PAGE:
Why are Canada’s Political Parties so Uninspiring?

Part two of our federal election roundtable

Tin ballot box listed for sale on eBay.

This is part of two of our federal election roundtable discussion. Part one appears in the May/June 2015 issue of Briarpatch and is online here. If you appreciate the independent perspectives presented here, please subscribe today.

What do you think of the range of political perspectives represented by Canada’s major political parties (Conservative, Liberal, NDP, Green)? Is it adequate?

Erica Violet Lee is a nehiyaw (Cree) Indigenous feminist, a youth organizer for Idle No More and #MMIWG2S, and a philosophy student at the University of Saskatchewan. All portraits: Leya Anderson.


Erica: Not at all. One of the projects we’re working on right now is providing a candidate and party information sheet, that shows how the stance on each policy lines up with Idle No More and struggles for Indigenous sovereignty. The Conservatives and Liberals are nearly indistinguishable, especially in terms of environmental policy, which I find funny, because Trudeau has a tattoo of the Earth inside a Haida raven on his shoulder. I guess love for canoeing and outdoorsiness doesn’t translate into recognizing the need for a harmonious relationship with the land.

As for the Green Party, few women that I’ve worked with from that party were speaking about Idle No More, and Elizabeth May stood up and claimed that white environmentalists face the same violence as Indigenous communities. So that’s not exactly the anti-colonial change that we need, either.

Syed Hussan is an organizer and writer in Toronto who works with undocumented and migrant people, in defence of Indigenous sovereignty, and against war and capitalism.


Hussan: If there were an anti-capitalist, anti-colonial party that was pushing forward a new nation to nation relationship with Indigenous communities, was redefining land as something we belong to and not something that belongs to us, a party that refused to participate or support the displacement of people in the Global South, and rejected white supremacy, patriarchy, and transphobia – it would be a good start. Especially if it restructured parliament so that elected representatives went back to their constituencies to present all the bills being discussed in parliament, seeking community input from their electorate – and then voted based on what their community members told them to.

But you know what, I couldn’t vote for it – along with at least two million residents of this country who are undocumented, or migrant workers, or students, or refugee claimants, or permanent residents that are also barred from voting.

I don’t think adding more parties to the roster will create the many worlds we dream of and need. It might be too early to tell, but I fear that is what the Syriza victory in Greece might teach us all again.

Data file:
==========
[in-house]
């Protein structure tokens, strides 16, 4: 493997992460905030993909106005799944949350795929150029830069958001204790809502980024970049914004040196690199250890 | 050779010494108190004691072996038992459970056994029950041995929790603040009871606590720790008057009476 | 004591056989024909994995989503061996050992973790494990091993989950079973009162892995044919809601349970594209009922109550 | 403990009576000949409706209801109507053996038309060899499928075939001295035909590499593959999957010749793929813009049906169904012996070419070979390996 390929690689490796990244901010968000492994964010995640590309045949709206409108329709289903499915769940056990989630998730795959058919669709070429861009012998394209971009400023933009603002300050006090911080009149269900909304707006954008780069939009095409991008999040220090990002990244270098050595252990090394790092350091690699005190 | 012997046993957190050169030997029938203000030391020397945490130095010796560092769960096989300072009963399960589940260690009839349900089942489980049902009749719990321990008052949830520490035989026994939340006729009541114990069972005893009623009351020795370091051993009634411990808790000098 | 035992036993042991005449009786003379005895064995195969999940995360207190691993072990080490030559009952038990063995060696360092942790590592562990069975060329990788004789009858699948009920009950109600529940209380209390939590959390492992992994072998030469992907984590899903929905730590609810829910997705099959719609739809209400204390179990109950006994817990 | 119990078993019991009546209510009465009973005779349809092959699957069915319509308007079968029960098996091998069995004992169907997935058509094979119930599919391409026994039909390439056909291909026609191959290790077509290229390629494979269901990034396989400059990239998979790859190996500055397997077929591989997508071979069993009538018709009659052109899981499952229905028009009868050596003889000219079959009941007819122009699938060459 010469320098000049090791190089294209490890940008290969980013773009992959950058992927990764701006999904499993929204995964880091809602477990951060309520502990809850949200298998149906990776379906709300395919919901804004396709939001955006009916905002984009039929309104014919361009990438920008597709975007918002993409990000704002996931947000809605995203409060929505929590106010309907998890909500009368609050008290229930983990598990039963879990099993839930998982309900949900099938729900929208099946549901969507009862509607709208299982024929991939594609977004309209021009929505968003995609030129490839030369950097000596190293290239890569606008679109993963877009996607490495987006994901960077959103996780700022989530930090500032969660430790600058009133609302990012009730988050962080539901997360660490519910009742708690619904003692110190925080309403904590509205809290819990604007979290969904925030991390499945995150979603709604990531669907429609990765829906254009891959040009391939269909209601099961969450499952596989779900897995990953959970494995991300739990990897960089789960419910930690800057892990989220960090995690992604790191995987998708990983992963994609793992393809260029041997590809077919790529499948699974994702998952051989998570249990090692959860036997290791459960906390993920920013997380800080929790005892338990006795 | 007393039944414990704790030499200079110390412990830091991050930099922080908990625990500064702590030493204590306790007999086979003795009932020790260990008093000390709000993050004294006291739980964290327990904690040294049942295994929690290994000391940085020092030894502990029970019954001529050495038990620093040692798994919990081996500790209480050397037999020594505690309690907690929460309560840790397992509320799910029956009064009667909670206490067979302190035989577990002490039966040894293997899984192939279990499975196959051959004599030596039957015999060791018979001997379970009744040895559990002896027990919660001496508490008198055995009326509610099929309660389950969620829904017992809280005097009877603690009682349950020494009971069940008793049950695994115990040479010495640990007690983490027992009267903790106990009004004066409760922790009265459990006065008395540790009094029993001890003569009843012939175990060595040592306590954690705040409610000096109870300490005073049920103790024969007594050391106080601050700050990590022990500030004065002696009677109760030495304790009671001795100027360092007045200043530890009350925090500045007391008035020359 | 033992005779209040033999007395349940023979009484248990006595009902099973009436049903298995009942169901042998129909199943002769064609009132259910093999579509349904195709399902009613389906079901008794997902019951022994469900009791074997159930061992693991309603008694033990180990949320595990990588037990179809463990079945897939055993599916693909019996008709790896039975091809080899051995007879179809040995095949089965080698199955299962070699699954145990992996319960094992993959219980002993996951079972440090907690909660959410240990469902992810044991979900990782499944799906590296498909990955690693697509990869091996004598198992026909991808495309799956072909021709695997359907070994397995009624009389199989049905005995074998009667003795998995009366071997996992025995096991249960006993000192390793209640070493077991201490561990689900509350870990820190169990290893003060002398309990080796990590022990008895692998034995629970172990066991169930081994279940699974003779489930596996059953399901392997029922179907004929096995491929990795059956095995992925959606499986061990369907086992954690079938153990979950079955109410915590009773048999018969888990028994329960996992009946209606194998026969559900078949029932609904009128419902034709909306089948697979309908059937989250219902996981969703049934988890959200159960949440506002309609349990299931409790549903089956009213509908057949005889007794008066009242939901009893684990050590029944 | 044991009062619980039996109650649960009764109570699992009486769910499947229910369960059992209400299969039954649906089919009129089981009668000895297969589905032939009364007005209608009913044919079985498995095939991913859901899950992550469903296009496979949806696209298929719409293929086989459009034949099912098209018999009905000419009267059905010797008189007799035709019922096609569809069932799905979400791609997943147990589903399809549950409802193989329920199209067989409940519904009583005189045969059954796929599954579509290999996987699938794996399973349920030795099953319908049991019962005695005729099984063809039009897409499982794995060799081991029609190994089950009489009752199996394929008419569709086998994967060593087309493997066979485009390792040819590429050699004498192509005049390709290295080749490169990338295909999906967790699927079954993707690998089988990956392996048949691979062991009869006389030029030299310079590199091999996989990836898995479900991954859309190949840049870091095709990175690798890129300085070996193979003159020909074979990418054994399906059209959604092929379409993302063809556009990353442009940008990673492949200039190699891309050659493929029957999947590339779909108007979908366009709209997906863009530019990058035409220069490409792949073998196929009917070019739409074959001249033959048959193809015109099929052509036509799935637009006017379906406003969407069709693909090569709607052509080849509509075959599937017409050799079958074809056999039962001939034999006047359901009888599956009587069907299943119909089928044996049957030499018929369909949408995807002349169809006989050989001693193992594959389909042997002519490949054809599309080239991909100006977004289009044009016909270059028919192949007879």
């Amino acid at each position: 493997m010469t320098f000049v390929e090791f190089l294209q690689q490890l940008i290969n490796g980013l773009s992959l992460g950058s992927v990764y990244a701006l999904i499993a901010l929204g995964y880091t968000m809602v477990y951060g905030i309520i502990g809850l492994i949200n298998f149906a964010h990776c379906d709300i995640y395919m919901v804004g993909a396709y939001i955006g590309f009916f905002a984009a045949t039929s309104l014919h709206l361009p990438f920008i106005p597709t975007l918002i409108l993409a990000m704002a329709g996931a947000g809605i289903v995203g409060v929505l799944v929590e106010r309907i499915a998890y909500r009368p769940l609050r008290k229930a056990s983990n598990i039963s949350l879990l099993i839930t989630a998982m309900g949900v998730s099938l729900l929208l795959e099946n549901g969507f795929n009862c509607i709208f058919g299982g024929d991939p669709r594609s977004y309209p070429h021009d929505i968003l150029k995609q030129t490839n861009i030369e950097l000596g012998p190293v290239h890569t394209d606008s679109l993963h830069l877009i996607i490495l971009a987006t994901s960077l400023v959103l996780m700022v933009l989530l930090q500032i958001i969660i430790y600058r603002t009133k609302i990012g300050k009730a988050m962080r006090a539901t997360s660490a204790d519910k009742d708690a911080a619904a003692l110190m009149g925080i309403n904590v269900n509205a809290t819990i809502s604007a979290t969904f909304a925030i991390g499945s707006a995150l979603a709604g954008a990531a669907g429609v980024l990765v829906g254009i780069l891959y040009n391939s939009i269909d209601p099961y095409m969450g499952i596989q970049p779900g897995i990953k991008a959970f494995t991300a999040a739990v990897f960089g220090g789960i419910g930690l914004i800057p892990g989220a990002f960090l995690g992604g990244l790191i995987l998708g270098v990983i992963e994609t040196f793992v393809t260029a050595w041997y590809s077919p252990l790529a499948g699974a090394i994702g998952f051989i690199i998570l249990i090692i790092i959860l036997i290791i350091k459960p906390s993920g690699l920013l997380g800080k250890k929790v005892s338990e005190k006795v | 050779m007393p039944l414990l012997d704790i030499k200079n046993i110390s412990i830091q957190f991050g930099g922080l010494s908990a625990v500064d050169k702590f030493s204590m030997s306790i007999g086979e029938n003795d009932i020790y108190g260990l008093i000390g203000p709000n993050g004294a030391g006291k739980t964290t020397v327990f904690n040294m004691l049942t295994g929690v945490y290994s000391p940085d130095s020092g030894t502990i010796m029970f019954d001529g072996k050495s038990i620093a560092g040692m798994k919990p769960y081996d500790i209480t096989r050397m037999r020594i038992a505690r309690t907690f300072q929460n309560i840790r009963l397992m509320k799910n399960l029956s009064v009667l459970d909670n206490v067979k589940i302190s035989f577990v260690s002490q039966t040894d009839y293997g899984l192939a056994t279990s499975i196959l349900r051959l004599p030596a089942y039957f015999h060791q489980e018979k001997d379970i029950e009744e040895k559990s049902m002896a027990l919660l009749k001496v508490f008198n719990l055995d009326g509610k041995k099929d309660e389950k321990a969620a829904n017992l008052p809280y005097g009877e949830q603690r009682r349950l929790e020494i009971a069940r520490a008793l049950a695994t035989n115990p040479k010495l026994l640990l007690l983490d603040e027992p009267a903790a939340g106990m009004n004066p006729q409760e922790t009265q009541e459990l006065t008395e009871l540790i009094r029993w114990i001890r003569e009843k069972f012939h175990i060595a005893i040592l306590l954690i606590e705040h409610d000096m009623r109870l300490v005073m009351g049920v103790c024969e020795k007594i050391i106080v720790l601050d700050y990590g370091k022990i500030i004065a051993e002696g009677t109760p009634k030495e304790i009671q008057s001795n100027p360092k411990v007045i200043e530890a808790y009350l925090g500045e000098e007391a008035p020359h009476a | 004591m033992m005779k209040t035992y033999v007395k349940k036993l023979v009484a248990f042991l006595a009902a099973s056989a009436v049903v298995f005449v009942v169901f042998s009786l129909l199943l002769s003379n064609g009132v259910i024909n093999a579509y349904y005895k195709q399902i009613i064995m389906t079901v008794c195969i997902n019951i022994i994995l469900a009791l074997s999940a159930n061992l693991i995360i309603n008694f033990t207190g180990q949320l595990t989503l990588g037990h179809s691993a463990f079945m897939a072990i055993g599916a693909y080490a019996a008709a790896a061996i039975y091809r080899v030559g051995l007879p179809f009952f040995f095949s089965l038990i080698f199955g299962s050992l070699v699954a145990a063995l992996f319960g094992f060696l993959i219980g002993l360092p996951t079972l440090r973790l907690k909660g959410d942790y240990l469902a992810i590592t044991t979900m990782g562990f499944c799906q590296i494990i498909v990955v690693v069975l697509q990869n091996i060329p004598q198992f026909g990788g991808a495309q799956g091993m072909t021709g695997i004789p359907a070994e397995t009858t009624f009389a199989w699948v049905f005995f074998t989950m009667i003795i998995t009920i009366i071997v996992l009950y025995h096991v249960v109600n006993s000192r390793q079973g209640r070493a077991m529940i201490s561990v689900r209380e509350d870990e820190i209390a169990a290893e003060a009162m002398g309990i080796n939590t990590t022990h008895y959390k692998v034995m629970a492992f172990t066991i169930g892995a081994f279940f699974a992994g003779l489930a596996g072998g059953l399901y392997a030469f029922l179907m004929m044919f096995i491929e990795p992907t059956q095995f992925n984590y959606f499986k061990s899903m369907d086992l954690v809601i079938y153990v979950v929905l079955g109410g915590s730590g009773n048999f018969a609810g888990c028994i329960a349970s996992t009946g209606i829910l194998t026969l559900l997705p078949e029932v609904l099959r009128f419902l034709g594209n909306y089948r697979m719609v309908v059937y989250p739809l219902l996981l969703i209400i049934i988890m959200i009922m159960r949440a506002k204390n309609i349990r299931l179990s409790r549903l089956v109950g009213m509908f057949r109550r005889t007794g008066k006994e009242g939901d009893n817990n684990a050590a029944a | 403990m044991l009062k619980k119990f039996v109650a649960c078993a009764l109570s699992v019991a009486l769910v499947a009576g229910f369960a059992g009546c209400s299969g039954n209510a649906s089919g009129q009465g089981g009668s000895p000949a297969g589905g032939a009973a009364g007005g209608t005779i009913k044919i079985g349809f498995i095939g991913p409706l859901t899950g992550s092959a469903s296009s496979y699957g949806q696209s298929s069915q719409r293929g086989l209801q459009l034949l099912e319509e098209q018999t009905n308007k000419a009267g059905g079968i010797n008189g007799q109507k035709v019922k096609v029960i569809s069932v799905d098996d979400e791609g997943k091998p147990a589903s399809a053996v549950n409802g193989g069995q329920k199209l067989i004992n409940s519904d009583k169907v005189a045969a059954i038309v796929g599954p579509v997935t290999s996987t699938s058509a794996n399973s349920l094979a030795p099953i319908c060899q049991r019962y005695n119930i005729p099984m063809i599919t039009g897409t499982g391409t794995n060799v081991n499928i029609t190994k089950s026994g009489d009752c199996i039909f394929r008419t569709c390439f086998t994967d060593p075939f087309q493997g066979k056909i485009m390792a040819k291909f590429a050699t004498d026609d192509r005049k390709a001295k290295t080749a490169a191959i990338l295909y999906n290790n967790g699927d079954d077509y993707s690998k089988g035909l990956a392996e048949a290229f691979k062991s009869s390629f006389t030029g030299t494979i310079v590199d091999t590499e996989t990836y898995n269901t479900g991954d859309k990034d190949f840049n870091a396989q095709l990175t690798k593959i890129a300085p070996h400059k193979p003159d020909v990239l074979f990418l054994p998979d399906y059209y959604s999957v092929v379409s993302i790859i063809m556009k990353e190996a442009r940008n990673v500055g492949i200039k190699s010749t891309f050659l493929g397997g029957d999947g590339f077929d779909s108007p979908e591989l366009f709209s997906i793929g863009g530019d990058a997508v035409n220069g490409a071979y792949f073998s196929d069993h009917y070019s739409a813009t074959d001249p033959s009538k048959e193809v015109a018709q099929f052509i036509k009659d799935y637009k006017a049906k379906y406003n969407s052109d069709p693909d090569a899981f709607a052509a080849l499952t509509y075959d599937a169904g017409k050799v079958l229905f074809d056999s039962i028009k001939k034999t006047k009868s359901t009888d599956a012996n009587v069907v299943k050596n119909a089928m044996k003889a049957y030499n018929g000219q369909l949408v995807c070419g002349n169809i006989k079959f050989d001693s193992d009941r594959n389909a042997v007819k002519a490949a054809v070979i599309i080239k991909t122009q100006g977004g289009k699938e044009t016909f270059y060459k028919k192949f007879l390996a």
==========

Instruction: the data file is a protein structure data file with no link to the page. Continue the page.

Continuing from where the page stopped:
Derrick O’Keefe is a writer, activist, and dad based in Vancouver. He is a co-founder and editor of Ricochet Media and the author of Michael Ignatieff: The Lesser Evil? (2011).


Derrick: I think we’re really suffering from the absence of even something like the New Politics Initiative, which was a network set up 15 years ago to challenge the NDP to refound as a party more oriented towards social movements. We don’t even have an organizational vehicle for this discussion, let alone a truly left party like those that exist for instance in Quebec, much of Europe, and throughout Latin America.

The other thing that’s happened to narrow the political discussion is that the old left-wing within the NDP’s parliamentary caucus has gone silent. This “message discipline” of a party that tries to portray itself as a “government in waiting” means we barely hear from someone like Libby Davies when Israel attacks Gaza, to give just one example.

Nora Loreto is the author of From Demonized to Organized: Building the New Union Movement (2013). She is the editor for the Canadian Association of Labour Media (CALM) and lives in Quebec City.


Nora: No, not even close. While the NDP and Liberals seem to be fighting for the winner of “Most enlightened centrist party” the Conservatives are a runaway freight train (or oil pipeline?) toward totalitarianism.

If I have any advice for the NDP it’s that Canadians need an audacious, progressive party that isn’t bullied into moderating their policies by Stephen Harper. Offering people a progressive vision of Canada through enlightened social policies would go a long way to securing a victory for that party. Unfortunately, I don’t think NDP strategists are listening to the right voices. Or, they’re listening to the Right voices, not the ones of their own grassroots members who yearn for a progressive party that would make them proud again. These kinds of electoralist calculations feed this widespread cynicism.